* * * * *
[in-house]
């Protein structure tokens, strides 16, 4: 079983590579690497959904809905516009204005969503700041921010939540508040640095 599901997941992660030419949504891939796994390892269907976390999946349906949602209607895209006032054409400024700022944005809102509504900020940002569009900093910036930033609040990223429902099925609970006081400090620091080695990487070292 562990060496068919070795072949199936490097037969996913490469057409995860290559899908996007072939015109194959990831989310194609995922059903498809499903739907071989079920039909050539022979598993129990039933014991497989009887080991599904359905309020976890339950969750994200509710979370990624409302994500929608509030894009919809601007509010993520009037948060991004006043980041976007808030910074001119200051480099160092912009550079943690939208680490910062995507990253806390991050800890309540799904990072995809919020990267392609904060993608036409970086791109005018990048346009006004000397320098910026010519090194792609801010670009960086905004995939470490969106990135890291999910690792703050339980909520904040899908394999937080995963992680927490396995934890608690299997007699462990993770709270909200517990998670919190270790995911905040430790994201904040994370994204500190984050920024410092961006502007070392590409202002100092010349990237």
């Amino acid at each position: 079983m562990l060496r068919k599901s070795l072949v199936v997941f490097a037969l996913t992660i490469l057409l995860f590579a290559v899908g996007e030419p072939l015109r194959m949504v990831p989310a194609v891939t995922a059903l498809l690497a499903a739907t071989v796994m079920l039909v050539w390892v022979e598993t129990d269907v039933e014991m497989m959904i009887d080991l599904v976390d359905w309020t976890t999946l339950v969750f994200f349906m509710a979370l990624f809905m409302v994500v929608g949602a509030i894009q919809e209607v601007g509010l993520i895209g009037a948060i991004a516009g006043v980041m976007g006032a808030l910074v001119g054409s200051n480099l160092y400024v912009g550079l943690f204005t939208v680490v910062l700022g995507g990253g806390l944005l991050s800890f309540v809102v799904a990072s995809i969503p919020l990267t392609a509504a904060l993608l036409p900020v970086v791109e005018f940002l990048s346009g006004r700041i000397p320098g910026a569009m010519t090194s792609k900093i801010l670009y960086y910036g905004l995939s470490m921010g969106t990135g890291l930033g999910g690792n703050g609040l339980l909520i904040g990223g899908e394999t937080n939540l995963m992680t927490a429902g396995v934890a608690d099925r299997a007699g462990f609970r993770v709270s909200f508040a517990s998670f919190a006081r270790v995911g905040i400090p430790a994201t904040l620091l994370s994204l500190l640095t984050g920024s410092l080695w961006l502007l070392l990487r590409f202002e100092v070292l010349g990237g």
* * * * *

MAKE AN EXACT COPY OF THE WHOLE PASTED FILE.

[in-house]
């Protein structure tokens, strides 16, 4: 079983590579690497959904809905516009204005969503700041921010939540508040640095 599901997941992660030419949504891939796994390892269907976390999946349906949602209607895209006032054409400024700022944005809102509504900020940002569009900093910036930033609040990223429902099925609970006081400090620091080695990487070292 562990060496068919070795072949199936490097037969996913490469057409995860290559899908996007072939015109194959990831989310194609995922059903498809499903739907071989079920039909050539022979598993129990039933014991497989009887080991599904359905309020976890339950969750994200509710979370990624409302994500929608509030894009919809601007509010993520009037948060991004006043980041976007808030910074001119200051480099160092912009550079943690939208680490910062995507990253806390991050800890309540799904990072995809919020990267392609904060993608036409970086791109005018990048346009006004000397320098910026010519090194792609801010670009960086905004995939470490969106990135890291999910690792703050339980909520904040899908394999937080995963992680927490396995934890608690299997007699462990993770709270909200517990998670919190270790995911905040430790994201904040994370994204500190984050920024410092961006502007070392590409202002100092010349990237």
């Amino acid at each position: 079983m562990l060496r068919k599901s070795l072949v199936v997941f490097a037969l996913t992660i490469l057409l995860f590579a290559v899908g996007e030419p072939l015109r194959m949504v990831p989310a194609v891939t995922a059903l498809l690497a499903a739907t071989v796994m079920l039909v050539w390892v022979e598993t129990d269907v039933e014991m497989m959904i009887d080991l599904v976390d359905w309020t976890t999946l339950v969750f994200f349906m509710a979370l990624f809905m409302v994500v929608g949602a509030i894009q919809e209607v601007g509010l993520i895209g009037a948060i991004a516009g006043v980041m976007g006032a808030l910074v001119g054409s200051n480099l160092y400024v912009g550079l943690f204005t939208v680490v910062l700022g995507g990253g806390l944005l991050s800890f309540v809102v799904a990072s995809i969503p919020l990267t392609a509504a904060l993608l036409p900020v970086v791109e005018f940002l990048s346009g006004r700041i000397p320098g910026a569009m010519t090194s792609k900093i801010l670009y960086y910036g905004l995939s470490m921010g969106t990135g890291l930033g999910g690792n703050g609040l339980l909520i904040g990223g899908e394999t937080n939540l995963m992680t927490a429902g396995v934890a608690d099925r299997a007699g462990f609970r993770v709270s909200f508040a517990s998670f919190a006081r270790v995911g905040i400090p430790a994201t904040l620091l994370s994204l500190l640095t984050g920024s410092l080695w961006l502007l070392l990487r590409f202002e100092v070292l010349g990237g």